Ellis–van Creveld syndrome
|Ellis–van Creveld syndrome|
Polydactyly in Ellis–van Creveld syndrome
|Classification and external resources|
It involves numerous anomalies including:
- Post-axial polydactyly
- Congenital heart defects (most commonly an atrial septal defect producing a common atrium, occurring in 60% of affected individuals)
- Teeth present at birth (natal teeth)
- Fingernail dysplasia
- Short-limbed dwarfism, mesomelic pattern
- Short ribs
- Cleft palate
- Malformation of the wrist bones (fusion of the hamate and capitate bones).
Ellis–van Creveld syndrome often is the result of founder effects in isolated human populations, such as the Amish and some small island inhabitants. Although relatively rare, this disorder does occur with higher incidence within founder-effect populations due to lack of genetic variability. Observation of the inheritance pattern has illustrated that the disease is autosomal recessive, meaning that both parents have to carry the gene in order for an individual to be affected by the disorder.
Ellis–van Creveld syndrome is caused by a mutation in the EVC gene, as well as by a mutation in a nonhomologous gene, EVC2, located close to the EVC gene in a head-to-head configuration. The gene was identified by positional cloning. The EVC gene maps to the chromosome 4 short arm. The function of a healthy EVC gene is not well understood at this time.
Relation to other rare disorders: genetic ciliopathy
Until recently, the medical literature did not indicate a connection among many genetic disorders, both genetic syndromes and genetic diseases, that are now being found to be related. As a result of new genetic research, some of these are, in fact, highly related in their root cause despite the widely varying set of medical symptoms that are clinically visible in the disorders. Ellis–van Creveld syndrome is one such disease, part of an emerging class of diseases called ciliopathies. The underlying cause may be a dysfunctional molecular mechanism in the primary cilia structures of the cell, organelles which are present in many cellular types throughout the human body. The cilia defects adversely affect "numerous critical developmental signaling pathways" essential to cellular development and thus offer a plausible hypothesis for the often multi-symptom nature of a large set of syndromes and diseases. Known ciliopathies include primary ciliary dyskinesia, Bardet–Biedl syndrome, polycystic kidney and liver disease, nephronophthisis, Alstrom syndrome, Meckel–Gruber syndrome and some forms of retinal degeneration.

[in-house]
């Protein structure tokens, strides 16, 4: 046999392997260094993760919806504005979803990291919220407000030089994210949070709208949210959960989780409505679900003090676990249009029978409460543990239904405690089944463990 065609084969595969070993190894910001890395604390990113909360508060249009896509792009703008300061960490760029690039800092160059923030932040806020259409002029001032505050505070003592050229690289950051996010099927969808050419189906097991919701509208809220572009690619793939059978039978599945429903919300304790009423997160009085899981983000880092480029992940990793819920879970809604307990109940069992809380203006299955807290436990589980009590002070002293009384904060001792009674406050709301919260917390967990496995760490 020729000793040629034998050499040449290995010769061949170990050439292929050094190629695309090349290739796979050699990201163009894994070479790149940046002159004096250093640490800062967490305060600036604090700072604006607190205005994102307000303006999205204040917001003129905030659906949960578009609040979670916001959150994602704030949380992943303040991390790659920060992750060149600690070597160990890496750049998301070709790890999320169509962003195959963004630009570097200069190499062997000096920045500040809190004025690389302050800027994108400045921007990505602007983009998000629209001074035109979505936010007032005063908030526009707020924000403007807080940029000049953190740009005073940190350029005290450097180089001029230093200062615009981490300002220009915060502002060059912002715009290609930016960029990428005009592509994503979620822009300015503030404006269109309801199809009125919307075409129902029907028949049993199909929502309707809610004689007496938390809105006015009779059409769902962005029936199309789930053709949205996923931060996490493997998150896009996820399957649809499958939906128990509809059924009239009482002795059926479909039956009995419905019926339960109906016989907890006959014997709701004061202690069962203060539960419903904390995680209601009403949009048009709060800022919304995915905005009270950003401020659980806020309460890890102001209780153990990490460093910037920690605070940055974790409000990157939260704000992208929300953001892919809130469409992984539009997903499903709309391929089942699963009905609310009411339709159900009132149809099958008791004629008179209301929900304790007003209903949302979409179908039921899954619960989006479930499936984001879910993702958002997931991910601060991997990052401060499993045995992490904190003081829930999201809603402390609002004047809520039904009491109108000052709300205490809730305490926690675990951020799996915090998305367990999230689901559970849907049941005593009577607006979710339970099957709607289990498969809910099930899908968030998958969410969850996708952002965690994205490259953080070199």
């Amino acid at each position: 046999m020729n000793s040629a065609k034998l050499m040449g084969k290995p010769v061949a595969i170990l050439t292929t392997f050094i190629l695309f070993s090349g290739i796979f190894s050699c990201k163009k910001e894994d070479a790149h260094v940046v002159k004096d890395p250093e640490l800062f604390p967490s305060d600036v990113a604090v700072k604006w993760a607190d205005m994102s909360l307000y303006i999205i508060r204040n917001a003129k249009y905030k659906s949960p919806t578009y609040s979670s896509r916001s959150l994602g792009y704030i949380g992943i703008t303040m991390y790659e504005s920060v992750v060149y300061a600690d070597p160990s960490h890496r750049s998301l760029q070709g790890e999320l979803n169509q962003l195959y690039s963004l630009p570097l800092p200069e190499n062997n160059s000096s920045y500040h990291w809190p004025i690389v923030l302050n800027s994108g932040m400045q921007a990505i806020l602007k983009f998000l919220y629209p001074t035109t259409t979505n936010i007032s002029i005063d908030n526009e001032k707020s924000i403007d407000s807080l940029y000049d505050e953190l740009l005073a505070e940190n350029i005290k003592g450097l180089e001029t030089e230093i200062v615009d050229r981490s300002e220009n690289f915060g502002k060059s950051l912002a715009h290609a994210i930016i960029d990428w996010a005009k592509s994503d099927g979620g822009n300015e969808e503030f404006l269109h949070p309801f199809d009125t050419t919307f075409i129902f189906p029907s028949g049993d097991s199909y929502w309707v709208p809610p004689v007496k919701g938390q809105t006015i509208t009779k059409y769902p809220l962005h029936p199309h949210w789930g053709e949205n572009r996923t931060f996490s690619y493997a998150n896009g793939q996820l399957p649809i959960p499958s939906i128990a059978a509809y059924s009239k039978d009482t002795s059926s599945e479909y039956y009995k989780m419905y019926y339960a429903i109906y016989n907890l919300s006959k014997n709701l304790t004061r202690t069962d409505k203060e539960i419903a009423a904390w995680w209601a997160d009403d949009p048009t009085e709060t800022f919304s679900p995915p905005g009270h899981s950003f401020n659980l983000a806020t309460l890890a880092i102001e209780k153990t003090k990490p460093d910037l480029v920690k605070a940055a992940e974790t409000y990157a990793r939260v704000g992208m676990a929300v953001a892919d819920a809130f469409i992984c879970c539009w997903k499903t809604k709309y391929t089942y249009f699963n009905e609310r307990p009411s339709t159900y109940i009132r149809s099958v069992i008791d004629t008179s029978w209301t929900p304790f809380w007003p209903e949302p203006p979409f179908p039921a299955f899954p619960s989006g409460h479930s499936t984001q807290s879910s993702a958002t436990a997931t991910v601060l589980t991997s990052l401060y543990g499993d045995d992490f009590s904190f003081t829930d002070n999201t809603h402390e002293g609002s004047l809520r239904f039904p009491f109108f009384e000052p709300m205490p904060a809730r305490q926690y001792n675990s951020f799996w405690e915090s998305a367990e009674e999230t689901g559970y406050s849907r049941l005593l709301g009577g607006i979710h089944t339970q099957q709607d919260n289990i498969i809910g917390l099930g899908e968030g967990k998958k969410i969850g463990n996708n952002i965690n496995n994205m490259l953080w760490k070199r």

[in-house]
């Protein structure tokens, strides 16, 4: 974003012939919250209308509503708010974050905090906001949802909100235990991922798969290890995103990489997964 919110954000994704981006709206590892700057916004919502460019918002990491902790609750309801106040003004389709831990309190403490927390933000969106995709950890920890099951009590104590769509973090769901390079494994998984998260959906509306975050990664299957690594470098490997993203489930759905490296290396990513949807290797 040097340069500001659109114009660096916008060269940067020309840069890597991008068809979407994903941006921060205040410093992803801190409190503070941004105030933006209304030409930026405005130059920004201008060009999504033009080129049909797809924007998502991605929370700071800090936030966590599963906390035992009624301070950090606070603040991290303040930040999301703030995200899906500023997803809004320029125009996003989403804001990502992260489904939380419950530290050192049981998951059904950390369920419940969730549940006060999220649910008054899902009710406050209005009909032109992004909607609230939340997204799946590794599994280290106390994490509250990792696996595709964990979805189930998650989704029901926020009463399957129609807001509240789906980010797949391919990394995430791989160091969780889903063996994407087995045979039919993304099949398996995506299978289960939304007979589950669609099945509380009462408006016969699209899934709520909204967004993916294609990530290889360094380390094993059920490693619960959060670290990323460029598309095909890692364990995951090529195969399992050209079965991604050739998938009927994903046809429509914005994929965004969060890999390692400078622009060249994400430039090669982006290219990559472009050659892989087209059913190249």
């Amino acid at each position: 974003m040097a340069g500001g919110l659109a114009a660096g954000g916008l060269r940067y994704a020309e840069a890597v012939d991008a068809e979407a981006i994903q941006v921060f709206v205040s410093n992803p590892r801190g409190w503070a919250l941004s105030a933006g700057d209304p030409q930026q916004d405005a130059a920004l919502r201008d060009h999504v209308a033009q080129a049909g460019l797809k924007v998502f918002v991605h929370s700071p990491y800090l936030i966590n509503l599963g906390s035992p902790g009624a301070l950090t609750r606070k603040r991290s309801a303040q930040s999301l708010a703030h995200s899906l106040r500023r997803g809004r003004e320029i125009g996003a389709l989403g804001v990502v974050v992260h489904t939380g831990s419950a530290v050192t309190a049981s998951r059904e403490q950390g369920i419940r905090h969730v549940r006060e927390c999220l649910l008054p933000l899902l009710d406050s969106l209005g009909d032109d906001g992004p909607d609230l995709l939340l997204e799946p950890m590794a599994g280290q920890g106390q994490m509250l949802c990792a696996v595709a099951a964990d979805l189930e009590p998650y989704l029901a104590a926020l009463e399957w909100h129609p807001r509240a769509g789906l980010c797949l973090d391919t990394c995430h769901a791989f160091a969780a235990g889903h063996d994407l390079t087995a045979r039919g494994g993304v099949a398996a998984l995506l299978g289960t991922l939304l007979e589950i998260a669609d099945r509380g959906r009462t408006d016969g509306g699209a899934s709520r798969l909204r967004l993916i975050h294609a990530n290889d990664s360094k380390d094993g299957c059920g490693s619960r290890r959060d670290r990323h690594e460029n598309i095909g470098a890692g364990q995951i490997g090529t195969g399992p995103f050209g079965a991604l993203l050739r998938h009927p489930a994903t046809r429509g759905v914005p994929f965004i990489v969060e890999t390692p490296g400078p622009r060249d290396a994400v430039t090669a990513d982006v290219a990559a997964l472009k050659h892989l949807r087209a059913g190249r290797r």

The disorder was described by Richard W. B. Ellis (1902–1966) of Edinburgh and Simon van Creveld (1895–1971) of Amsterdam. Each had a patient with this syndrome, as they had discovered when they met in the same train compartment on the way to a pediatrics conference in England in the late 1930s. A third patient had been referred to by L. Emmett Holt, Jr. and Rustin McIntosh in a textbook of pediatrics (Holt and McIntosh, 1933) and was included in full in the paper by Ellis and van Creveld (1940).
McCusick et al. (1964) followed up with a study of its incidence in the Amish population. He observed the largest pedigree so far, in an inbred religious isolate, the Old Order Amish, in Lancaster County, Pennsylvania. Almost as many persons were known in this one kindred as had been reported in all the medical literature up to that time.
This genetic disease is a result of close inbreeding. All affected individuals can trace their ancestry to Samuel King and his wife.
'Six-fingered dwarfism' ('digital integer deficiency') was an alternative designation used for this condition when it was being studied in the Amish and may have served a useful function in defining this then little known condition for the medical profession, as well as the lay public. The term, however, has been found offensive by some, apparently not because of 'dwarfism,' but because of the reference to the polydactyly, which is seen as a 'freakish' labeling. For this reason, 6-fingered dwarfism has been removed as an alternative name for this entry. This leaves Ellis–van Creveld syndrome with its felicitous abbreviation, EVC, as the only satisfactory designation. Chondroectodermal dysplasia and mesoectodermal dysplasia do not well define the entity and are not satisfactory for general usage, either medical or otherwise.
- "Natal teeth". MedlinePlus : U.S. National Library of Medicine. Retrieved 7 April 2013.
- "Ellis-van Creveld syndrome". MedlinePlus : U.S. National Library of Medicine. Retrieved 7 April 2013.
- "Ellis–van Creveld syndrome". Genes and Diseases. NCBI. 1998. Retrieved November 8, 2010.
- Ruiz-Perez VL, Ide SE, Strom TM et al. (2000). "Mutations in a new gene in Ellis–van Creveld syndrome and Weyers acrodental dysostosis". Nat. Genet. 24 (3): 283–6. doi:10.1038/73508. PMID 10700184.
- Badano, Jose L.; Norimasa Mitsuma; Phil L. Beales; Nicholas Katsanis (September 2006). "The Ciliopathies : An Emerging Class of Human Genetic Disorders". Annual Review of Genomics and Human Genetics 7: 125–148. doi:10.1146/annurev.genom.7.080505.115610. PMID 16722803. Retrieved 2008-06-15.
- synd/1114 at Who Named It?
- Ellis, R. W. B.; van Creveld, S.: A syndrome characterized by ectodermal dysplasia, polydactyly, chondro-dysplasia and congenital morbus cordis: report of three cases. Arch. Dis. Child. 15: 65–84, 1940.
- McKusick, V. A.; Egeland, J. A.; Eldridge, R.; Krusen, D. E. (1964). "Dwarfism in the Amish. I. The Ellis–van Creveld syndrome". Bulletin of the Johns Hopkins Hospital 115: 306–36. PMID 14217223.